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2010

New details emerge about disappearance of Swedish ships in the Cold War

  • Susanne Berger and Kerstin von Seth

In 1948 Swedish military officials considered the possibility that the loss of the ships “Iwan” and “Kinnekulle” had not been accidental, but that they had been delivered “intentionally” into Russian hands, in retaliation for Swedish smuggling operations.

Months earlier, in November 1947, Foreign Minister Oesten Undén personally met with a Swedish captain questioned by Polish authorities about smuggling activities by Swedish ships.

Also, on at least one occasion the Swedish Defense Staff used a Swedish commercial vessel to infiltrate a secret agent into Poland in 1946.

All these issues may have had serious implications for Swedish ships traveling the dangerous Gdansk-Trelleborg corridor during the Cold War years.

New documentation obtained from the archives of the Swedish Defense Staff (MUST) and the Swedish Security Police (SÄPO) shows that as early as 1946 Swedish civilian and military authorities had detailed knowledge about illegal smuggling operations of various goods and refugees from Eastern Europe conducted by Swedish ships. The papers also make clear that there existed at least a routine exchange of information between the Swedish State Police, the Customs Office, as well as the Swedish Foreign Ministry and Defense Staff on the subject at the time. There is evidence that by November 1947 Foreign Minister Östen Undén was so concerned about the problem and its wider political impact, that he held an official meeting with a Swedish captain after a prominent Polish politician had fled to Sweden on the captain’s ship.

The secret traffic, however, also flowed in the opposite direction. The new papers reveal that the Swedish Defense Staff on at least one occasion used a Swedish vessel to smuggle a secret agent into Poland. According to records from MUST, the head of Försvarsstaben, Utrikesavdelning, Curt Kempff, in August 1946 personally authorized the transfer of a Polish agent onboard a Swedish commercial vessel. These actions raise important new questions about the disappearance of Swedish ships in the Baltic sea in the Cold War years.

Read More »New details emerge about disappearance of Swedish ships in the Cold War

New details emerge about disappearance of Swedish ships in the Cold War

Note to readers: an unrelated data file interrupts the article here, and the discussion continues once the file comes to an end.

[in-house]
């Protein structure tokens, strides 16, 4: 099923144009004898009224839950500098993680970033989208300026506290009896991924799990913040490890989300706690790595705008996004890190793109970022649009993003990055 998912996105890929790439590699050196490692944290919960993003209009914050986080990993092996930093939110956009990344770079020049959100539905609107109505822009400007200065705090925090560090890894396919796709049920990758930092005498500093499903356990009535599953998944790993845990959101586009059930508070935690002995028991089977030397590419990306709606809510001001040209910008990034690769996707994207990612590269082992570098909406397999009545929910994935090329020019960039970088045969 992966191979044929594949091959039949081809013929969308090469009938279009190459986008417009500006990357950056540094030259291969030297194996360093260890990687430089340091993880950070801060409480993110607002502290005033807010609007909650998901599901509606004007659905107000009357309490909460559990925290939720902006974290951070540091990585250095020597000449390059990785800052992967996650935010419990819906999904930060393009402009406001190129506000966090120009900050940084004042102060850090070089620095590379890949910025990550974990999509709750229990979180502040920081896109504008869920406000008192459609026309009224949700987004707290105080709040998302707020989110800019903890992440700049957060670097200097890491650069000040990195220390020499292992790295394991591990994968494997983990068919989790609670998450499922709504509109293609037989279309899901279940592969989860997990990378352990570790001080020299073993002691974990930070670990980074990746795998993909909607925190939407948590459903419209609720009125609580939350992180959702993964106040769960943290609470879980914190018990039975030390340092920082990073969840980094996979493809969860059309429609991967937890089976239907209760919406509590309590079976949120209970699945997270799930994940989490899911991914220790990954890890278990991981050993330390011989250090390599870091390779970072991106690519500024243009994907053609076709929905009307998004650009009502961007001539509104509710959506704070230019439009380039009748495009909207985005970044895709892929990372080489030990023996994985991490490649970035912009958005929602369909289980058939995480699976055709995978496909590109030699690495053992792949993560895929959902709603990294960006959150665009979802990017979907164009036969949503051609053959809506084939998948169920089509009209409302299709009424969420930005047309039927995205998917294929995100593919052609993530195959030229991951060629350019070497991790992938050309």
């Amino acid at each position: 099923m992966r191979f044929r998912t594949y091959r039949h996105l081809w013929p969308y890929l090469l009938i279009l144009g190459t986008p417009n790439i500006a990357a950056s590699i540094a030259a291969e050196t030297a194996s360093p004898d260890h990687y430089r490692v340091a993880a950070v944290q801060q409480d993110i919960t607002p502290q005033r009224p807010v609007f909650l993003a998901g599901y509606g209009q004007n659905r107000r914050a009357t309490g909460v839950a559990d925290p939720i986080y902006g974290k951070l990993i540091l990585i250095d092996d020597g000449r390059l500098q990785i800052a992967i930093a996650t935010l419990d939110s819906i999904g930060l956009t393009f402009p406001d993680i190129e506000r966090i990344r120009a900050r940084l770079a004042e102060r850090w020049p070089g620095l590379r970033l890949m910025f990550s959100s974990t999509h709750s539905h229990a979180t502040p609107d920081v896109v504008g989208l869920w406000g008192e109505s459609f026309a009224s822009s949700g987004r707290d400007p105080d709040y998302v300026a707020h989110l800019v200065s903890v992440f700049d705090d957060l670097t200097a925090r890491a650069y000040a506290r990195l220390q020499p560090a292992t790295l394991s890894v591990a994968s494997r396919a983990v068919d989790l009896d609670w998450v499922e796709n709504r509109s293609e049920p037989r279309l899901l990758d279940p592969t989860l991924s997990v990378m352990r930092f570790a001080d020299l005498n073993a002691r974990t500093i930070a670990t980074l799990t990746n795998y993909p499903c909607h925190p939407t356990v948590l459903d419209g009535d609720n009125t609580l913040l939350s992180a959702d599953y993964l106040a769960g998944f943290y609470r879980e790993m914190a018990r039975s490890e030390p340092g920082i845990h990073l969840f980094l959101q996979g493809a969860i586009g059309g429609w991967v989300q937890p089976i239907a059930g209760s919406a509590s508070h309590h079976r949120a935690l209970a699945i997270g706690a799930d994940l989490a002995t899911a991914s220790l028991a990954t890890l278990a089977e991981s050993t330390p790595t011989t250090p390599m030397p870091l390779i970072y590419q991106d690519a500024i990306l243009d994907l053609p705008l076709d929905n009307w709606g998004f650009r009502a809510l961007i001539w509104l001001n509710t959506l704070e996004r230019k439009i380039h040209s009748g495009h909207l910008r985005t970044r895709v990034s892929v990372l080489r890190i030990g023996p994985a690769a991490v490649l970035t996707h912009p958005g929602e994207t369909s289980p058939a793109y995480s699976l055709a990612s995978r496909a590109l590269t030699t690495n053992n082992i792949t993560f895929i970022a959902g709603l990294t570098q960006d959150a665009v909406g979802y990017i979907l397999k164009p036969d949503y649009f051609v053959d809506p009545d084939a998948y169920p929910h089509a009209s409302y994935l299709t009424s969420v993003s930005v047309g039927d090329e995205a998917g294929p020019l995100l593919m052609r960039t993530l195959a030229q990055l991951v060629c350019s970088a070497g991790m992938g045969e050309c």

• Susanne Berger and Kerstin von Seth

In 1948 Swedish military officials considered the possibility that the loss of the ships “Iwan” and “Kinnekulle” had not been accidental, but that they had been delivered “intentionally” into Russian hands, in retaliation for Swedish smuggling operations. Months earlier, in… Read More »New details emerge about disappearance of Swedish ships in the Cold War

Myter kring myten Raoul Wallenberg

  • Georg Sessler and Paul A. Levine

I en nyligen publicerad bok av Paul A. Levine anklagas Raoul Wallenberg för att under svensk diplomatisk täckmantel i själva verket ha arbetat med såväl pågående som framtida affärer efter kriget. “Varken Lauer eller Raoul Wallenberg kände några samvetskval inför… Read More »Myter kring myten Raoul Wallenberg

24000 days

  • Melanie Wendelin, Finland

Today it’s been 24, 000 days since Raoul Wallenberg was arrested by the Soviet Union on 17 January 1945. It took 943 days before Andrei Vyshinsky, the Soviet deputy foreign minister, claimed that Wallenberg was not in the Soviet Union… Read More »24000 days

Wallenberg, a new musical drama

With book and lyrics by the 2006 Kleban Award-winning team of Laurence Holzman & Felicia Needleman, music by Benjamin Rosenbluth, and under the direction of Emmy Award winner Annette Jolles, Wallenberg is a groundbreaking endeavor with which we share the same goal and vision –… Read More »Wallenberg, a new musical drama

Australian Raoul Wallenberg stamp sheet

  • Raoul Wallenberg Unit of B’nai B’rith, Melbourne, Australia

25th ANNIVERSARY CELEBRATION

of RAOUL WALLENBERG UNIT of B’NAI B’RITH

and LAUNCH of the RAOUL WALLENBERG STAMP SHEET

Established in 1985, Raoul Wallenberg Unit of B’nai B’rith celebrated its 25th anniversary recently with a celebratory dinner at Lincoln of Toorak.

A new, limited edition Stamp Sheet honouring Raoul Wallenberg was officially launched by Jan Anger, the son of Per Anger, a Swedish diplomat who worked with Raoul Wallenberg in saving Jewish lives in Budapest in 1944-45.  After the war, Per Anger became head of Sweden’s international aid program and served as Ambassador to Australia, Canada and the Bahamas.Read More »Australian Raoul Wallenberg stamp sheet